Even as a young man Joseph Alleine showed much promise in godliness and pastoral wisdom, but it wasn’t until he was 11, in 1645, when his whole life moved dramatically toward Christ and His service. When his older brother Edward (a pastor) died, Joseph begged to take his place in the ministry of the Church. So at age 16 he was sent off to study at Oxford, and guess who he sat under? None other than the world-renowned Puritan theologians John Owen and Thomas Goodwin.
Often depriving himself of sleep and food Joseph gained a reputation for study, graduating from Oxford in 1653 with a Bachelor of Arts. He was appointed the chaplain and tutor of Corpus Christi where he spent much time preaching: to prisoners, to the poor, and to the sick. In 1655 he accepted the call to work as the assistant of George Newton (vicar of St. Mary Magdalene Church) in Taunton, Somerset. Taunton was a Puritan stronghold so Alleine felt quite at home. He would marry during this fruitful and uniquely blessed season of life and ministry.
His wife Theodosia once remarked about Joseph’s early hours of prayer saying, “I would be troubled if I heard smiths or other craftsman at work at their trades before my husband was at communion with God.” Likewise Joseph told her once, “How this noise shames me! Does not my Master deserve more than theirs?”
Richard Baxter said of Alleine, “His great ministerial skillfulness in the public explication and application of the Scriptures – was so melting, so convincing, so powerful.” Another contemporary wrote, “Alleine was infinitely and insatiably greedy of the conversion of souls, wherein he had no small success.” During his ministry in Taunton Joseph preached, pastored, and taught, as he was becoming mastered by the Westminster Shorter Catechism. But as was the case with many Puritans Joseph was ejected for nonconformity in 1662 and because he knew his time would be short-lived as a public preacher, he increased his labors preaching twice daily for 9 more months when he was arrested and threw into prison in Ilchester.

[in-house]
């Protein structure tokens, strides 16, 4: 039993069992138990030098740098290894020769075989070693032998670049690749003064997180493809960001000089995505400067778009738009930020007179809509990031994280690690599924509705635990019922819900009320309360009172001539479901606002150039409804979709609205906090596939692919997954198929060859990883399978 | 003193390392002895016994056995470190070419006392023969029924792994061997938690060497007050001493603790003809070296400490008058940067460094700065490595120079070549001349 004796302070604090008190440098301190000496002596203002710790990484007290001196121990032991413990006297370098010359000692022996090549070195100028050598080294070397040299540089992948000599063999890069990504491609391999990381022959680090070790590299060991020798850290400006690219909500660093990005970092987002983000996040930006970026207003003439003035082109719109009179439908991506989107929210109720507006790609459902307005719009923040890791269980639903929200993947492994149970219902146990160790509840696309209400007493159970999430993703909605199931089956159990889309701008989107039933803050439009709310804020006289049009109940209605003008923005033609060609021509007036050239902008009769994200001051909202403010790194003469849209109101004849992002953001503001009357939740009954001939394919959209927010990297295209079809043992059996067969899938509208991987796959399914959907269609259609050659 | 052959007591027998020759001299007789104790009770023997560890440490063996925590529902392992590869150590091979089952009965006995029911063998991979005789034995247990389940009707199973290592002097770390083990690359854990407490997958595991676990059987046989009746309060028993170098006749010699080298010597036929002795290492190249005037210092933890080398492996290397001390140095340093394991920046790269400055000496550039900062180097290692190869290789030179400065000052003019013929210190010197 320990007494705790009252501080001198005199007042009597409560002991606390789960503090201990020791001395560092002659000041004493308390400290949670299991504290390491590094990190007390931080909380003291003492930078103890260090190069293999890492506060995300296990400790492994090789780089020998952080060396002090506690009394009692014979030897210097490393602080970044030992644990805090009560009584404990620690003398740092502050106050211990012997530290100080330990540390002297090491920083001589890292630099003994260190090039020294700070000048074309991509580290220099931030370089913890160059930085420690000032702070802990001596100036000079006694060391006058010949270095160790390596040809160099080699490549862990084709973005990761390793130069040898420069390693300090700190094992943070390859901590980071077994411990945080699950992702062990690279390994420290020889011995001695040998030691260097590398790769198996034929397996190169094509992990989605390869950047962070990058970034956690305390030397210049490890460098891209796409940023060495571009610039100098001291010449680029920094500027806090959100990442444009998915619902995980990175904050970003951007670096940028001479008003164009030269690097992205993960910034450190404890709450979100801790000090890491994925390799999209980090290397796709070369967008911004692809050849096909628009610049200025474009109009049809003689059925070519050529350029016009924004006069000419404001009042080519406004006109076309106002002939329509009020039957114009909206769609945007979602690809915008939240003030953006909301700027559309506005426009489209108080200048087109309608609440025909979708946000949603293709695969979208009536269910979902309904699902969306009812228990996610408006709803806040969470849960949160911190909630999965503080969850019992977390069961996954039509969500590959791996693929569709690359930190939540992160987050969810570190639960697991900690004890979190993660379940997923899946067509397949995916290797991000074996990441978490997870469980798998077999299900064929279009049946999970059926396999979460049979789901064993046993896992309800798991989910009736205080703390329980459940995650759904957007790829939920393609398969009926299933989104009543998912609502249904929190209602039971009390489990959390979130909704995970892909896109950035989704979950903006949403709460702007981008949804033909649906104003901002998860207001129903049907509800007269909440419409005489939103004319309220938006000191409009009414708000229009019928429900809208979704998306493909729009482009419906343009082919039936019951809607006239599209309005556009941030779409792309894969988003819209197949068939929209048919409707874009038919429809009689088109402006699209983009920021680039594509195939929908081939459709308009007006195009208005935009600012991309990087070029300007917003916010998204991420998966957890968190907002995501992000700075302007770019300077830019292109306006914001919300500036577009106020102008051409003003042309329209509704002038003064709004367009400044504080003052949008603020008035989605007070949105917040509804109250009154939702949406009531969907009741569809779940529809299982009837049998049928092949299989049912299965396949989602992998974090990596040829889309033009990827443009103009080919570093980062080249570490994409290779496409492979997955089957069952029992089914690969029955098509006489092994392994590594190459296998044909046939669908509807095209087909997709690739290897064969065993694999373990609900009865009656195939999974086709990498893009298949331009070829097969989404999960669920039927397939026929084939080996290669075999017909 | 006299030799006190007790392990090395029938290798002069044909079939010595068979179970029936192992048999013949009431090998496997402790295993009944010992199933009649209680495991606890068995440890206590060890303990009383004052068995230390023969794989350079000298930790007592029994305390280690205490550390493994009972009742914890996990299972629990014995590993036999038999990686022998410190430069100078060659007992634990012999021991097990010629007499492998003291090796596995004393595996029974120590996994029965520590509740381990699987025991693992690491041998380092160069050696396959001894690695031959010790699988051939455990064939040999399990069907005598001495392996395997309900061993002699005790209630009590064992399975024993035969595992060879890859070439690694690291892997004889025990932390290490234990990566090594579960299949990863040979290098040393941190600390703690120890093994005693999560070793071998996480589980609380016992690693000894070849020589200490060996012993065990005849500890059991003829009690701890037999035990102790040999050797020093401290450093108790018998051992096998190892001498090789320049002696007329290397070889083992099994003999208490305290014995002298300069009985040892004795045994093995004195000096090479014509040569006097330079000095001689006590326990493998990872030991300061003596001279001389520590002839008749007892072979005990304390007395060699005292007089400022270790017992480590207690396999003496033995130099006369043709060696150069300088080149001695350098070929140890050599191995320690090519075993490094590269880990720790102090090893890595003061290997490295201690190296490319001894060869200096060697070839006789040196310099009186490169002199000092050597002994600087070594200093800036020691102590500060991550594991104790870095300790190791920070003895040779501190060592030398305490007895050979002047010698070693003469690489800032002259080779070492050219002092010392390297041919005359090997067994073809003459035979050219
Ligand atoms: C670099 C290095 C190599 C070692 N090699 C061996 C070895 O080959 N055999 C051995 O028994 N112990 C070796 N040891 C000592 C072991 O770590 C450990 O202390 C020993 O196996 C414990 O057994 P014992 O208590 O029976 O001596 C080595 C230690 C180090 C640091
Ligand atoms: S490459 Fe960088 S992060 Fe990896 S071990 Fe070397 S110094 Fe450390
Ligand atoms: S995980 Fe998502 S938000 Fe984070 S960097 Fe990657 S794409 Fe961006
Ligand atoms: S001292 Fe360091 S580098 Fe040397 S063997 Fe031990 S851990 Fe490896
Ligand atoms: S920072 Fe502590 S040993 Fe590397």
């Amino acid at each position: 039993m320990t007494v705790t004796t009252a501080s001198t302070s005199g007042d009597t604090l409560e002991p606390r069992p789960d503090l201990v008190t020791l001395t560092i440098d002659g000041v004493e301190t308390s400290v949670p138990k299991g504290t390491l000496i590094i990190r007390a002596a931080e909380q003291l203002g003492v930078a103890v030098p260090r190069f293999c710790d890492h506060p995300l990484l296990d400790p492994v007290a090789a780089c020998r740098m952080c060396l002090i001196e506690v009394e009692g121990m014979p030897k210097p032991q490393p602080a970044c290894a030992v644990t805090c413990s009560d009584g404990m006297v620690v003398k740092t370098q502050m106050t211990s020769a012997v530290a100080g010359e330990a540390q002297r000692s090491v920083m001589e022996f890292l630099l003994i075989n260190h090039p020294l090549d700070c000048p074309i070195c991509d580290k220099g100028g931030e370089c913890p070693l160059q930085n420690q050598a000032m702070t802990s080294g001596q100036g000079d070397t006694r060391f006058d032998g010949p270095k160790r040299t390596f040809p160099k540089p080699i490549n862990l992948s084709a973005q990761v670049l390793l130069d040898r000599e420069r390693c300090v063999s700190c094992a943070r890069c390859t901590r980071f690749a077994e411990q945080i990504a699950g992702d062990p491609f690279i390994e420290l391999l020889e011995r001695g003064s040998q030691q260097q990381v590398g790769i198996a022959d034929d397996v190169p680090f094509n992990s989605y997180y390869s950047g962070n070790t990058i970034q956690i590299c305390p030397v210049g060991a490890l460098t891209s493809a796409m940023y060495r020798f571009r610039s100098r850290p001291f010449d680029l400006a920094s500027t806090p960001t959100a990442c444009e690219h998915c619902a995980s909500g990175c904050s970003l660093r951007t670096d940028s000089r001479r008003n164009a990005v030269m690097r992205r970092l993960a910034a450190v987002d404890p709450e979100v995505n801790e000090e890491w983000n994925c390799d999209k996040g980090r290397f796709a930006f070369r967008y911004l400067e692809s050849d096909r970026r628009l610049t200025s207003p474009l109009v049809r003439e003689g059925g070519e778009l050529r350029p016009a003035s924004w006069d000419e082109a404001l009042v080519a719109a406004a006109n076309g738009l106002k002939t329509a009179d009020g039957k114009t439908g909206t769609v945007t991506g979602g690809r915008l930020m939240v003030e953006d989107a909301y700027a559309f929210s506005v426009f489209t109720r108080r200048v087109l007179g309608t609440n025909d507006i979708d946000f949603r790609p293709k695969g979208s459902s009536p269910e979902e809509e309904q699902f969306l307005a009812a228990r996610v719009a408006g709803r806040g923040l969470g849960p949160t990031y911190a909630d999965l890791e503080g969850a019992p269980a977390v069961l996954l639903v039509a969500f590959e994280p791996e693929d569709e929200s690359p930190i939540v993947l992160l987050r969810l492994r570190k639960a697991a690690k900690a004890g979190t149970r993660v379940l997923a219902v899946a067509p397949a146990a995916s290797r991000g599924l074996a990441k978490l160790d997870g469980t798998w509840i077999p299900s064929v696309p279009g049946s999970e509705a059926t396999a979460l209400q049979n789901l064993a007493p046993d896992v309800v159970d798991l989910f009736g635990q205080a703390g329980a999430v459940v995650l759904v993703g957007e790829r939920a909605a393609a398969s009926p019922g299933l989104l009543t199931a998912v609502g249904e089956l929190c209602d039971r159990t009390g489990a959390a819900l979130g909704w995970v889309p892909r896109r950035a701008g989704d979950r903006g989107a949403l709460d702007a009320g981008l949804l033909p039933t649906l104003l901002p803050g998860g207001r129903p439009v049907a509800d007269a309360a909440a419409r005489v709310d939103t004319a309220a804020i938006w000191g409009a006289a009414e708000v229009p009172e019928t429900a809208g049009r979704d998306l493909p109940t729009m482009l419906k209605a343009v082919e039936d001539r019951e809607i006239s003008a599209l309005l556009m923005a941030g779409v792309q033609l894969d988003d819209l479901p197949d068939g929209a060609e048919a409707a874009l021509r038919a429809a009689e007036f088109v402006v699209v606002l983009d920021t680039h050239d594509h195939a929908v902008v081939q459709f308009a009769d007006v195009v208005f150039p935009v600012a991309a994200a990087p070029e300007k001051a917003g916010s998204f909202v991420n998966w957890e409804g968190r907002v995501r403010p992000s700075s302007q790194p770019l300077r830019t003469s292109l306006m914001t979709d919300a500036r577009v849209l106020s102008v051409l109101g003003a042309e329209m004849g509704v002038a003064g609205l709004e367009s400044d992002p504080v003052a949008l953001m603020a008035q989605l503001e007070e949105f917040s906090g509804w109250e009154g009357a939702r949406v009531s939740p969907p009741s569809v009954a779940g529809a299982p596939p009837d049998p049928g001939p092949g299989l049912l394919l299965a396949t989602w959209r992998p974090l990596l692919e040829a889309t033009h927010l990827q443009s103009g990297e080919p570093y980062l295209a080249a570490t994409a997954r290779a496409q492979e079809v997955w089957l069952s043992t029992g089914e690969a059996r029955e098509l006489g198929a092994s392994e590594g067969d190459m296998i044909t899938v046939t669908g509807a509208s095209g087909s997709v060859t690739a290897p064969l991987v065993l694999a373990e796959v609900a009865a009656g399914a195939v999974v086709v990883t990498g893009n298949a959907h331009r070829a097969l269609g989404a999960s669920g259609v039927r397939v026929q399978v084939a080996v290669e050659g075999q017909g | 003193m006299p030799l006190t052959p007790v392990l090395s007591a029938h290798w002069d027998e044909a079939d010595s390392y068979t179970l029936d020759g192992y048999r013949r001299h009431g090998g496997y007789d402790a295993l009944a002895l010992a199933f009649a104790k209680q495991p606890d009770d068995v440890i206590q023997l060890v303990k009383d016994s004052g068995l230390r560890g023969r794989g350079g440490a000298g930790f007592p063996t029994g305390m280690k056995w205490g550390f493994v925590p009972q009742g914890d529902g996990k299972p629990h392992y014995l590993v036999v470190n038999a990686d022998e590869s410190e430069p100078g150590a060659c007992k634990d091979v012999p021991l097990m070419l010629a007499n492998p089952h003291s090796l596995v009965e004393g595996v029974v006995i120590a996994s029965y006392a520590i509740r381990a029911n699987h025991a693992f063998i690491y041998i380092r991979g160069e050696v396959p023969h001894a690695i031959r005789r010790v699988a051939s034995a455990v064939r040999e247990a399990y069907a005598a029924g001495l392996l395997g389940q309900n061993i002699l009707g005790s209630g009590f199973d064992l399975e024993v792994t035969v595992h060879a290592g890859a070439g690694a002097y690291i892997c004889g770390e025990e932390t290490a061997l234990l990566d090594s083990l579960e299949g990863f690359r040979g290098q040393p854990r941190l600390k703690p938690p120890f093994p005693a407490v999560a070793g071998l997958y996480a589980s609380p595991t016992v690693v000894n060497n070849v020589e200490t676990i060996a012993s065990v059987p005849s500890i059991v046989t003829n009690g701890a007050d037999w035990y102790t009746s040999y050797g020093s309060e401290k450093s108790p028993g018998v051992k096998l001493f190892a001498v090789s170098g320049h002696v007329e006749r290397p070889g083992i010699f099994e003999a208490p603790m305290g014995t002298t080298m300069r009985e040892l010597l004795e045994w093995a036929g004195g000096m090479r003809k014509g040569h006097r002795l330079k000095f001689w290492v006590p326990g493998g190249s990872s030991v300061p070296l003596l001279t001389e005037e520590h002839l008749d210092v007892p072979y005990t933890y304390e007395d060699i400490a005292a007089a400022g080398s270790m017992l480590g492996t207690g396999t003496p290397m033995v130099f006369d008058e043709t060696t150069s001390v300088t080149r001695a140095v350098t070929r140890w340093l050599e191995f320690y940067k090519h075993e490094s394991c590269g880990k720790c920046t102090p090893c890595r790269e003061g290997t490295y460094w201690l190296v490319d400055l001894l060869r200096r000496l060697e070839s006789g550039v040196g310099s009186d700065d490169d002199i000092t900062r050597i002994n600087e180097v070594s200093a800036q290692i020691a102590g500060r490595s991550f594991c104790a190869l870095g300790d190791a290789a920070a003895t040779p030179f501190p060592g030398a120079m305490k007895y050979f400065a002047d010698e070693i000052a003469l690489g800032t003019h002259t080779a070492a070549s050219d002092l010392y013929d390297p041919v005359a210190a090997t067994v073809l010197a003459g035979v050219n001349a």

As was also the case with many Puritans, Joseph’s prison cell became a catalyst for his writing. Numerous pastoral letters and theological articles came forth from his cell. Released in 1664 he resumed his public ministry though he remarked that from this point forward his ministry was “full of troubles and persecutions.” He returned home to Taunton in 1668 when he became ill. Only nine months later at the young age of 34, weary from hard work and suffering, Joseph Alleine died saying these words, “Christ is mine, and I am His – His by covenant!”
John Wesley would later call Alleine the “English Samuel Rutherford.” His most well known works, which are still available today, are: The Act of Conformity, An Alarm to the Unconverted, The Life and Letters of Joseph Alleine, and The Precious Promises of the Gospel. Alleine was the forerunner to the great men we know and read much of today like Richard Baxter, Charles Spurgeon, George Whitefield, and Iain Murray.
Alleine had a huge love for God, and a large heart for those who sat under his ministry. We should be comforted from his example and challenged. He worked hard, loved God, and devoted his life to God’s Church. Read Alleine yourself:
You are a people much upon my heart, whose welfare is the matter of my continual prayers, care, and study. And oh that I knew how to do you good! How it pities me to think how so many of you should remain in your sins, after so many and so long endeavors to convert you and bring you in! Once more, oh beloved, once more to hear the call of the Most High God unto you. The prison preaches to you the same doctrine that the pulpit did. Hear O people hear; the Lord of life and glory offers you all mercy, and peace, and blessedness. Oh, why should you die? Whosoever will, let him take the waters of life freely. My soul yearns for you. Ah, that I did but know what arguments to use with you; who shall choose my words for me that I may prevail with sinners not to reject their own mercy? How shall I get within them? How shall I reach them? Oh, that I did but know the words that would pierce them! That I could but get between their sins and them.
Iain Murray summed up Alleine’s life well saying, “Never did the evangel (the gospel) of Jesus Christ burn more fervently in any English heart.”
May the same be true of you and I.